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Lead exposure from conventional and cottage lead smelting in Jamaica.
Matte-TD; Figueroa-JP; Ostrowski-S; Burr-G; Jackson-Hunt-L; Baker-EL
Arch Environ Contam Toxicol 1991 Jul; 21(1):65-71
The amount of environmental lead (7439921) contamination associated with cottage and conventional smelting in Jamaica was examined. Fifty eight households were studied in Red Pond, the site of the established smelter and several backyard smelters, and 21 households were studied in the adjacent community of Ebony Vale. Households were investigated using questionnaires, soil and house dust lead measurements, and blood lead measurements from 372 residents. Soil lead levels in Red Pond exceeded 500 parts per million at 24% of households, compared to 0% in Ebony Vale. Geometric mean blood lead in Red Pond, where 44% of children less than six years of age had blood lead levels greater than or equal to 25 micrograms per deciliter, was more than twice that in Ebony Vale in all age groups. Within Red Pond, proximity to backyard smelters and to the conventional smelter were independent predictors of soil lead. Soil lead was the strongest predictor of blood lead among Red Pond subjects under 12 years of age. The authors conclude that cottage lead smelters, like conventional ones, are a hazard for nearby residents. Children exposed to lead contamination in tropical developing countries may be at higher risk for elevated blood lead levels than similarly exposed children in developed countries.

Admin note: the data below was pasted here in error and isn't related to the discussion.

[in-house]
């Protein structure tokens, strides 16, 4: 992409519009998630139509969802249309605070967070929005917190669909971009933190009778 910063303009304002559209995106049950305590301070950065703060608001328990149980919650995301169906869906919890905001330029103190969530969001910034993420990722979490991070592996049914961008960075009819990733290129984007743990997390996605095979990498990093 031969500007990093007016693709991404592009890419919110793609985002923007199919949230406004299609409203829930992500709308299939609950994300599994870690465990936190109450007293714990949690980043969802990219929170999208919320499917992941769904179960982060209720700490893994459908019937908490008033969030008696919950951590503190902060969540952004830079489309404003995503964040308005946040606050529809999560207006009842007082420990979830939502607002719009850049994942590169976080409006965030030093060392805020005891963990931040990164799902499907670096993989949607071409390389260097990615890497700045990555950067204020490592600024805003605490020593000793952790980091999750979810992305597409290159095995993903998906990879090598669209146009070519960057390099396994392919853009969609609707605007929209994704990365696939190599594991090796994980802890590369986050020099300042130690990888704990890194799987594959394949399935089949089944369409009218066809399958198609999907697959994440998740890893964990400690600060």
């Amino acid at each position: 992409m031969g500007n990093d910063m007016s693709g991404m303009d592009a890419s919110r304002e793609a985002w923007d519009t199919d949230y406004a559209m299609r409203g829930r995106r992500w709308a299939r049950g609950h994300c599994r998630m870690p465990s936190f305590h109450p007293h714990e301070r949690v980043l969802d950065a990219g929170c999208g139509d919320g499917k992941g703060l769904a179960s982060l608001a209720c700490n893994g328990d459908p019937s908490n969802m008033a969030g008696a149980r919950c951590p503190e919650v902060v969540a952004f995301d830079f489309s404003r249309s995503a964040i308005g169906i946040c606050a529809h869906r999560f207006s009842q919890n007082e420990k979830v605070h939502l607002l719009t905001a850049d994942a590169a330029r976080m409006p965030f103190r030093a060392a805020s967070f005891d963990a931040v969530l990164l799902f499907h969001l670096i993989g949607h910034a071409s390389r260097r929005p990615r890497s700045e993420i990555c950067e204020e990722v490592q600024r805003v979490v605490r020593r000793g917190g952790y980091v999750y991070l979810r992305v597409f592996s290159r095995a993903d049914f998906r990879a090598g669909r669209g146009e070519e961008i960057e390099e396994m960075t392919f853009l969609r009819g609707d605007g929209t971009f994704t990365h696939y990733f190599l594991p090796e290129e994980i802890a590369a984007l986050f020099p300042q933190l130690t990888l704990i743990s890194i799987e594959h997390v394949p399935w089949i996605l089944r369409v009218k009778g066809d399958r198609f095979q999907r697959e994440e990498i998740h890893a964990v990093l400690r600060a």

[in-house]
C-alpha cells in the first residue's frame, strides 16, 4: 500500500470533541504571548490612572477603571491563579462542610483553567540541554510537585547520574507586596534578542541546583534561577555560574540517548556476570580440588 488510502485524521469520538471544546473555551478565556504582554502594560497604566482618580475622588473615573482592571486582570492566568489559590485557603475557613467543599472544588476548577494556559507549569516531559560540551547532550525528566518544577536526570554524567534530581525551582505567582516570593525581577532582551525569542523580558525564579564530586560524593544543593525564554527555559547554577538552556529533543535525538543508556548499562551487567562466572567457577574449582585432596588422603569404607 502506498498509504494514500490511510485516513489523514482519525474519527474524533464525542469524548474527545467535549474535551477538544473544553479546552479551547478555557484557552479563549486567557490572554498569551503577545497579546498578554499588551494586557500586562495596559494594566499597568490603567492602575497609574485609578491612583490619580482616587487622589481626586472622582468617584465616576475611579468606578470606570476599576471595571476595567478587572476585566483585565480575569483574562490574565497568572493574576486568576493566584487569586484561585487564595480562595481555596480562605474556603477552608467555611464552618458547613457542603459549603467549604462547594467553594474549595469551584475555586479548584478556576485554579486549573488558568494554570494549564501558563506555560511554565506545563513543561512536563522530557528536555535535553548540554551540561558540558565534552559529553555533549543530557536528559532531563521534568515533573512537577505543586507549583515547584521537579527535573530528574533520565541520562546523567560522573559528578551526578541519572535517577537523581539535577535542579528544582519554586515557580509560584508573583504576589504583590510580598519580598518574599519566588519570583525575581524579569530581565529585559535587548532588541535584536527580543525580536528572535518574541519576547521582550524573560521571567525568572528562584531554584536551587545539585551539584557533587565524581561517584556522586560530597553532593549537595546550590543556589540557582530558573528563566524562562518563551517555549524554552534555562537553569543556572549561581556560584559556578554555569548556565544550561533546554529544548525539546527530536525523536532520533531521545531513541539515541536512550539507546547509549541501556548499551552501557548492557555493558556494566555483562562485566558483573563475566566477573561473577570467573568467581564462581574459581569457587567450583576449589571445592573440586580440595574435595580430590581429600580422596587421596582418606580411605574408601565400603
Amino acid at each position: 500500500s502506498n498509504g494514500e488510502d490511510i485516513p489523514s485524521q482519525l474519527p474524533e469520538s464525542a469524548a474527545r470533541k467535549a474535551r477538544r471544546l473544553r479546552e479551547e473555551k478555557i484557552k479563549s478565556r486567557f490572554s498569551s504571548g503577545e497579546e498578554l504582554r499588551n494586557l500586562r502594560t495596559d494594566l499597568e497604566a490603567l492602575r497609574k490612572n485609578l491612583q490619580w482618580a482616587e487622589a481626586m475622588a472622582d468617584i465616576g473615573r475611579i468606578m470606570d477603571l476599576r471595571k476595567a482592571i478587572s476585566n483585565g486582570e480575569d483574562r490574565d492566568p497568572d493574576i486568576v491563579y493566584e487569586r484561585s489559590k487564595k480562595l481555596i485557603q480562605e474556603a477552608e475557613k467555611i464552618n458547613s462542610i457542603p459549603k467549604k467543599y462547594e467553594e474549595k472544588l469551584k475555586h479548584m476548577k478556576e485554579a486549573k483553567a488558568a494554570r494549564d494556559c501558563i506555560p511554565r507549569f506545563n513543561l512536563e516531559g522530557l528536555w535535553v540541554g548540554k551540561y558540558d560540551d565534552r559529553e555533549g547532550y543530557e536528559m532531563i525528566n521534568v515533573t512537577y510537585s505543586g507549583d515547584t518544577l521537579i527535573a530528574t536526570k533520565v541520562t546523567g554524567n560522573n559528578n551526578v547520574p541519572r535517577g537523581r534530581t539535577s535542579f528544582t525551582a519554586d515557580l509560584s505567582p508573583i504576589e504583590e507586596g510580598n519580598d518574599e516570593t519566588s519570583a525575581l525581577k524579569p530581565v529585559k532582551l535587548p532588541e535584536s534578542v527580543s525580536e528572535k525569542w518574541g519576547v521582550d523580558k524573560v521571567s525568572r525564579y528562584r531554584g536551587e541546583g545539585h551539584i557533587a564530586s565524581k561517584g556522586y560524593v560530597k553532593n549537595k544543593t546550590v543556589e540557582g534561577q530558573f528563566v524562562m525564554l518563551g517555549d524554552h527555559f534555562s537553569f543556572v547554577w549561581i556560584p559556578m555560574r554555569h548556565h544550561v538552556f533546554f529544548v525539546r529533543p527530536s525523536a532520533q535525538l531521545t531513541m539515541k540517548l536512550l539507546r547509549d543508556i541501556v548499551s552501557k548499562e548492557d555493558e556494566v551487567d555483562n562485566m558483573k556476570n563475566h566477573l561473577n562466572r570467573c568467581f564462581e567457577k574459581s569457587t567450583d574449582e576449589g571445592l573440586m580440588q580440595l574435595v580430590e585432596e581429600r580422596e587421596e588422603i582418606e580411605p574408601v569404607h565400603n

NIOSH-Author; Lead-smelting; Lead-poisoning; Lead-compounds; Environmental-contamination; Blood-analysis; Soil-analysis; Lead-dust; Occupational-exposure; Occupational-hazards;
Issue of Publication
Archives of Environmental Contamination and Toxicology
Page last reviewed: May 5, 2020
Content source: National Institute for Occupational Safety and Health Education and Information Division